If the U.S. truly wanted to eliminate the possibility of too many people illegally in the country it would fix the system, making it responsive to the needs of the economy. Allow those workers a legal way in.
The vast majority of people who are illegally in the country didn’t chose that route because criminality is their natural disposition. They end up in that category because there wasn’t a viable way for them to arrive legally. Congress can address this by reordering how and why visas are granted and holding businesses accountable for monitoring the immigrants they hire.
If there were a better route, a legal way, most people would have taken it. Bush admits this throughout his book. And endless individual stories of immigrants underscore that truth.
It’s ridiculous and self-defeating that the policy debate about immigration is sidetracked by the question of who among the “illegal” people is worthy of citizenship.
Congress needs to act wisely, and sidestep this silly argument once and for all.
By: Mary Sanchez, The National Memo, March 11, 2013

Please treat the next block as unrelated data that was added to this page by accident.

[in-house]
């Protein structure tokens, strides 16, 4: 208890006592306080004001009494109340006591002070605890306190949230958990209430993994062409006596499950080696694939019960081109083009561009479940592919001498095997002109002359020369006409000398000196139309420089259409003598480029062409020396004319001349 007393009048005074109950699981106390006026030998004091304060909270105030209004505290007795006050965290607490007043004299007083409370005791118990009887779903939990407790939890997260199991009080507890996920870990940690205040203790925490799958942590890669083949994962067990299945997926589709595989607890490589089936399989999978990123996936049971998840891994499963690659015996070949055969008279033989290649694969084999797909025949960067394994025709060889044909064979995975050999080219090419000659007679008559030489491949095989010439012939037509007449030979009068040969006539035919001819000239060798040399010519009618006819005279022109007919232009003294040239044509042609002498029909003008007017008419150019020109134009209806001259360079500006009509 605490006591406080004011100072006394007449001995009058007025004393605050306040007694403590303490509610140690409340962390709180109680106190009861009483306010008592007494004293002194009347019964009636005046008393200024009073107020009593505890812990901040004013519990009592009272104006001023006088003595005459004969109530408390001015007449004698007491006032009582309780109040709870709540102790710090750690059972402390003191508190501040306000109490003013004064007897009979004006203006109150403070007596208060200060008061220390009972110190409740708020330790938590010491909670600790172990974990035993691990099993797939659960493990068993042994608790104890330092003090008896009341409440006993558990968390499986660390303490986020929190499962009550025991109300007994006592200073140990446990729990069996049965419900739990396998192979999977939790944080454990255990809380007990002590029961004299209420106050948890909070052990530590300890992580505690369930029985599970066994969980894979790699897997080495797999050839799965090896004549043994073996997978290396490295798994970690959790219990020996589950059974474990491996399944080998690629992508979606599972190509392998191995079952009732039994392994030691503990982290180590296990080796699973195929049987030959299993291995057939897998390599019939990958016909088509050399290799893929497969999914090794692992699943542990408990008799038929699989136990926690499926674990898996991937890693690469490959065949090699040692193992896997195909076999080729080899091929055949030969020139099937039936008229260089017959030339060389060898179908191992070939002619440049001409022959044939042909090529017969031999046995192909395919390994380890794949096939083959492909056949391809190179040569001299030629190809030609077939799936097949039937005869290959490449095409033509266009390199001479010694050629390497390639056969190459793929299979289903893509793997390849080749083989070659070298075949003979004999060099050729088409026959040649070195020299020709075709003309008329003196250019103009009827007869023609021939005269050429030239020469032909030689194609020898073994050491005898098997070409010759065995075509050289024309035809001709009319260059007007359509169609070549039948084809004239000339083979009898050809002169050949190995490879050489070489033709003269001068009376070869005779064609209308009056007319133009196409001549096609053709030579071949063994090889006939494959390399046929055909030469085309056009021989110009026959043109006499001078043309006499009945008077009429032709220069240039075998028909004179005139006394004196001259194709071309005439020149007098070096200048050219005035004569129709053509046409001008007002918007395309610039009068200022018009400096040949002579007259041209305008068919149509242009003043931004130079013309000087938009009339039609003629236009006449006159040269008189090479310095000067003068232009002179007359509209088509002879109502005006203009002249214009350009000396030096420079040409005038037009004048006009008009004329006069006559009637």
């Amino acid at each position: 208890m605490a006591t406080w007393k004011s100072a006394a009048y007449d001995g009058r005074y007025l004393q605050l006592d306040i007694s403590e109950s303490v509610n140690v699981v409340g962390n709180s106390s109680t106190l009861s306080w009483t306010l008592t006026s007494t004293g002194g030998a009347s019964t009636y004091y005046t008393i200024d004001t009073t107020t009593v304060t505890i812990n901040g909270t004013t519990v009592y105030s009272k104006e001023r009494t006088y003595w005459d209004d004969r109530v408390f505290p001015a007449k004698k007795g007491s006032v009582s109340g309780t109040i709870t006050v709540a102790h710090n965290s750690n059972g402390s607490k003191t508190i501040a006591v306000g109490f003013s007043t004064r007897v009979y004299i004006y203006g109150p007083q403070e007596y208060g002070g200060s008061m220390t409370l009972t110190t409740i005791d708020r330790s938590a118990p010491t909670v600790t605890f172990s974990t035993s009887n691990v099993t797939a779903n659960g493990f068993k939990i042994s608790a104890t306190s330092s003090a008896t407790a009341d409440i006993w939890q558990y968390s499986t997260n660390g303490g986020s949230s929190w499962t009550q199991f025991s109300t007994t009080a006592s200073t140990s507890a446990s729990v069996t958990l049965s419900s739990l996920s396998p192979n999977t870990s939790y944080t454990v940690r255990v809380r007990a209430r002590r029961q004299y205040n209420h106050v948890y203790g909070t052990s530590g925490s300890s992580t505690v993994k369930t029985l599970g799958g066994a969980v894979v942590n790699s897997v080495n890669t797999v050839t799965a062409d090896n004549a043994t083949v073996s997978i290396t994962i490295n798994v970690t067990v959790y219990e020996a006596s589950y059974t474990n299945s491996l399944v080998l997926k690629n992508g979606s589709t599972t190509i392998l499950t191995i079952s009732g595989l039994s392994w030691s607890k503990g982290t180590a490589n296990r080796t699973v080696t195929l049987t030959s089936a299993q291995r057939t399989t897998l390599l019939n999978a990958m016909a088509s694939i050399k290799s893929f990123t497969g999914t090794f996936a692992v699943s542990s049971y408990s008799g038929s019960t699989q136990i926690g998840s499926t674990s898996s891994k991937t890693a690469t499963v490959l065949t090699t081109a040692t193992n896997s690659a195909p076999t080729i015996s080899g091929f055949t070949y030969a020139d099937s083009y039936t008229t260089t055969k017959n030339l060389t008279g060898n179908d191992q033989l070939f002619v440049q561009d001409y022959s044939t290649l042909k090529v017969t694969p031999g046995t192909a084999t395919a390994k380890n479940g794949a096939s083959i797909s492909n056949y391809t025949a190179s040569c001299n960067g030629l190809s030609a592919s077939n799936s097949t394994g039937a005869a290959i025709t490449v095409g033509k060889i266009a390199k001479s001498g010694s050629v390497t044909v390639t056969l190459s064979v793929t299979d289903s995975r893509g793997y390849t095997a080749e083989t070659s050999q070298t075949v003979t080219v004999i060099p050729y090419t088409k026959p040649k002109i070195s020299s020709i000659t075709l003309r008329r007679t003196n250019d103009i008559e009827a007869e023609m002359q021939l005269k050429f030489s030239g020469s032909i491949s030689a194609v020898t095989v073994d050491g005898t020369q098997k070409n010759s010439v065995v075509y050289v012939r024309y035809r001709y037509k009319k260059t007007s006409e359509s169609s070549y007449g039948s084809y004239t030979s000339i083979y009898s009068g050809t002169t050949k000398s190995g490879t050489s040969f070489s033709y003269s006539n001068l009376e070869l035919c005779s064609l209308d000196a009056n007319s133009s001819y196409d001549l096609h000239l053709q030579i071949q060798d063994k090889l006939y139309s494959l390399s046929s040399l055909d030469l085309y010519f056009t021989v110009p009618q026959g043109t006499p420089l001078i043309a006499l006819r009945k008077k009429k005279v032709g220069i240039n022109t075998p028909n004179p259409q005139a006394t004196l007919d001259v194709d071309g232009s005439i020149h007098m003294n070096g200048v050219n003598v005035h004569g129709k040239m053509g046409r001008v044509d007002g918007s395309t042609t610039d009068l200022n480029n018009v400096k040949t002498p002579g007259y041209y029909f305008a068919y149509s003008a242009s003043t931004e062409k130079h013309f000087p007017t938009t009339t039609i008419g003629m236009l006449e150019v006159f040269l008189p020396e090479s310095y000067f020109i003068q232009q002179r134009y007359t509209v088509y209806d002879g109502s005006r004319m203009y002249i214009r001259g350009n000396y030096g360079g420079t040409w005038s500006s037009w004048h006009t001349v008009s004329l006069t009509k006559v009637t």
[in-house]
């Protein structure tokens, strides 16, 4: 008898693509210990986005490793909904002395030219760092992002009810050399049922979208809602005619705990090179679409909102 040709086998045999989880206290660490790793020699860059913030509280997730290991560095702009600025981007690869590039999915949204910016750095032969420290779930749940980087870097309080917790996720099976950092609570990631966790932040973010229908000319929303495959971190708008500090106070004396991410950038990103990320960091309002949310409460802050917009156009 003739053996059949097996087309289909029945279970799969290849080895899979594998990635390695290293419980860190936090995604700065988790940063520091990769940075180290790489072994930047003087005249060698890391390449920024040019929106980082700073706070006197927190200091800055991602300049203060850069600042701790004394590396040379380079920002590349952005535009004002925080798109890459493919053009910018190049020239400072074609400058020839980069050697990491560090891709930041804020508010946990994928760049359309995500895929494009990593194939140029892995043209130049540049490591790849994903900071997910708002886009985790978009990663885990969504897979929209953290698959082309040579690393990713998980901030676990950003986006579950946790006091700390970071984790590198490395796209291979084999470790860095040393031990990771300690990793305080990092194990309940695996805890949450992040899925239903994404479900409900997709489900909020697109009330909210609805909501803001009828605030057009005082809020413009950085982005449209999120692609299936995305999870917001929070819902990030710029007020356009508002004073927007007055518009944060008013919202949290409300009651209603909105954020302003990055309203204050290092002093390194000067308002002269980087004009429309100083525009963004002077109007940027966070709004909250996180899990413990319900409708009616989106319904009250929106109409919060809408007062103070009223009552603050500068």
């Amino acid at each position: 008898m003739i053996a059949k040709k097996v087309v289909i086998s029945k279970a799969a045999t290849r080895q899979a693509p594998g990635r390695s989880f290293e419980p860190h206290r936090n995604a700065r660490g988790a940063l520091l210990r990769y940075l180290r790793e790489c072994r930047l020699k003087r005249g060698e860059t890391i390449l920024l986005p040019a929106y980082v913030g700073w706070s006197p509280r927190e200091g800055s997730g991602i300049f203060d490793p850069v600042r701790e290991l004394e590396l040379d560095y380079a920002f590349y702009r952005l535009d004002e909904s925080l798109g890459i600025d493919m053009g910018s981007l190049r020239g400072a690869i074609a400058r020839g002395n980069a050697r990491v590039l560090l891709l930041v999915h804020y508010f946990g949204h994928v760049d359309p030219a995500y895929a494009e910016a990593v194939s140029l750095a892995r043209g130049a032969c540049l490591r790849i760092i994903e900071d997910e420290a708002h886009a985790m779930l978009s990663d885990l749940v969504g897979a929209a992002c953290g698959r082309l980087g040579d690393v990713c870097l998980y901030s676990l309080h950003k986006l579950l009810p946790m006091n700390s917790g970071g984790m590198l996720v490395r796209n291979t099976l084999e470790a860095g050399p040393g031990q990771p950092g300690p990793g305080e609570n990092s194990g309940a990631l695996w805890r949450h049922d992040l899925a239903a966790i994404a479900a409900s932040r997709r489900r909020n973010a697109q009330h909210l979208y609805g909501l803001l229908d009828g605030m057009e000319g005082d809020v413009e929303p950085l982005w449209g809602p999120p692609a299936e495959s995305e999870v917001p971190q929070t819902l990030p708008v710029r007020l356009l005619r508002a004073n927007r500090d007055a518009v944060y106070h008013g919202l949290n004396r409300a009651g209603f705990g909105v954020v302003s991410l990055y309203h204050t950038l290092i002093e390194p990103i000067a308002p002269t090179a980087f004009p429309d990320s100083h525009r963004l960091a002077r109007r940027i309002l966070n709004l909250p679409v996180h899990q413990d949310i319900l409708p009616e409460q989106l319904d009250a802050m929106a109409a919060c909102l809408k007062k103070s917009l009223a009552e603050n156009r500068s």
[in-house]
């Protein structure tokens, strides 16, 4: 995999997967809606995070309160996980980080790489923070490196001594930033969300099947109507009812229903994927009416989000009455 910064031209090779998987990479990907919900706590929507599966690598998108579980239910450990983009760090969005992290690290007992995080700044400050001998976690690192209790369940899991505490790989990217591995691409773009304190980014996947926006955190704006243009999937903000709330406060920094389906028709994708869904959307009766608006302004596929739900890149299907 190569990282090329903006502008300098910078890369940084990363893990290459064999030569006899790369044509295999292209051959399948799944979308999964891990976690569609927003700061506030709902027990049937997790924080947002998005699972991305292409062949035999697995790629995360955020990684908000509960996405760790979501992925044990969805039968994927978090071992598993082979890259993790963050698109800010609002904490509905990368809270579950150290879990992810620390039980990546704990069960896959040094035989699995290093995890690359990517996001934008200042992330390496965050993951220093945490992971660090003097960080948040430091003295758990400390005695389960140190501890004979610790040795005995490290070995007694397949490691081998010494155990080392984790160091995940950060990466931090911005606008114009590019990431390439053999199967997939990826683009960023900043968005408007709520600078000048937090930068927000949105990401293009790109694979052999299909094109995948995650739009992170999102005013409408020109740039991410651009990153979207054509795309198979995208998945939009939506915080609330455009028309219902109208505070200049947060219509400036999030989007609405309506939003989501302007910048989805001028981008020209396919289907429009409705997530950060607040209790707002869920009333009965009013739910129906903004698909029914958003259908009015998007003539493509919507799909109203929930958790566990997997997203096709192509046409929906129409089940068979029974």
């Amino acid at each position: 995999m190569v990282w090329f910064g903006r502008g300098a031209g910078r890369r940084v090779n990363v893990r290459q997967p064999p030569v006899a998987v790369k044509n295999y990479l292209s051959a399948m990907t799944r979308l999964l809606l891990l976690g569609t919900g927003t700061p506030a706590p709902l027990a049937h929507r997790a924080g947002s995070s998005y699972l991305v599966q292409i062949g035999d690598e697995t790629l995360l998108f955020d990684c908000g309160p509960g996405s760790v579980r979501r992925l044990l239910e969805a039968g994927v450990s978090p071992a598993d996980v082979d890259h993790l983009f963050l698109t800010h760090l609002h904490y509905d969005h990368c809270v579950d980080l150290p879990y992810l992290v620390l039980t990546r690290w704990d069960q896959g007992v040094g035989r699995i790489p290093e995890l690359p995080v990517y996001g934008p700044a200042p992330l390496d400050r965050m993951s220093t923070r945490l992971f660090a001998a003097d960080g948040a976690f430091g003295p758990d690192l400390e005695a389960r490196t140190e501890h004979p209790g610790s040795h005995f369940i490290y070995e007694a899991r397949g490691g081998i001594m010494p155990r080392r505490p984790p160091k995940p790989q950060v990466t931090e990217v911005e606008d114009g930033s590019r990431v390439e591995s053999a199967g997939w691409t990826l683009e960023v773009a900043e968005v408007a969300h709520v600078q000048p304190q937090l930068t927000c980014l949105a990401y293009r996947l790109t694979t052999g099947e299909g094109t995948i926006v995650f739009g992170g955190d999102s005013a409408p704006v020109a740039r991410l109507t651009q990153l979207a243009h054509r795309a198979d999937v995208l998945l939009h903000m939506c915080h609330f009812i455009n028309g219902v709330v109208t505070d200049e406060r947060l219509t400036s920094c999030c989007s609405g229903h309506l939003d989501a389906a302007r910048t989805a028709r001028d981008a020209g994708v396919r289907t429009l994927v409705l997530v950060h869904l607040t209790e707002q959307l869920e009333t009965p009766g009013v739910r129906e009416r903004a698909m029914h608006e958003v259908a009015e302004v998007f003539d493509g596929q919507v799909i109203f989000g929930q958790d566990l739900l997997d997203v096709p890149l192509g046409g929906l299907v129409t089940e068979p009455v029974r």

Republicans seem to have hit on a question that has Team Obama fumbling, or at least squirming: Are you better off now than four years ago? Judging by my E-mail inbox yesterday, it’s a question Republicans seem genuinely interested in pursuing. Please do, GOP. It’s a trap.
I say this for two reasons. The first is factual, the second political.
On the matter of facts, when President Obama took office in January 2009, the economy was shedding 800,000 jobs per month. Stop for a second and read that again: 800,000 jobs lost per month. The economy has now added private sector jobs for 29 months running.
Does that mean that things are good? Not at all. The topline unemployment figure has worsened even as the overall economy has improved, and we still haven’t emerged from the jobs crater wrought by the Great Recession. But middling job growth is indisputably better than economic free fall.
More: As Time’s Michael Grunwald points out the economy shrank by an annual rate of 8.9 percent in the fourth quarter of 2008. At that rate, Grunwald writes, “we would have shed the entire Canadian economy in 2009.” Grunwald, who has written a book on Obama’s stimulus, goes on to make a pretty good thumbnail case about why that jobs plan did in fact work, as well as generally why Obama and his advocates have a lot to be proud of—the post is worth a read.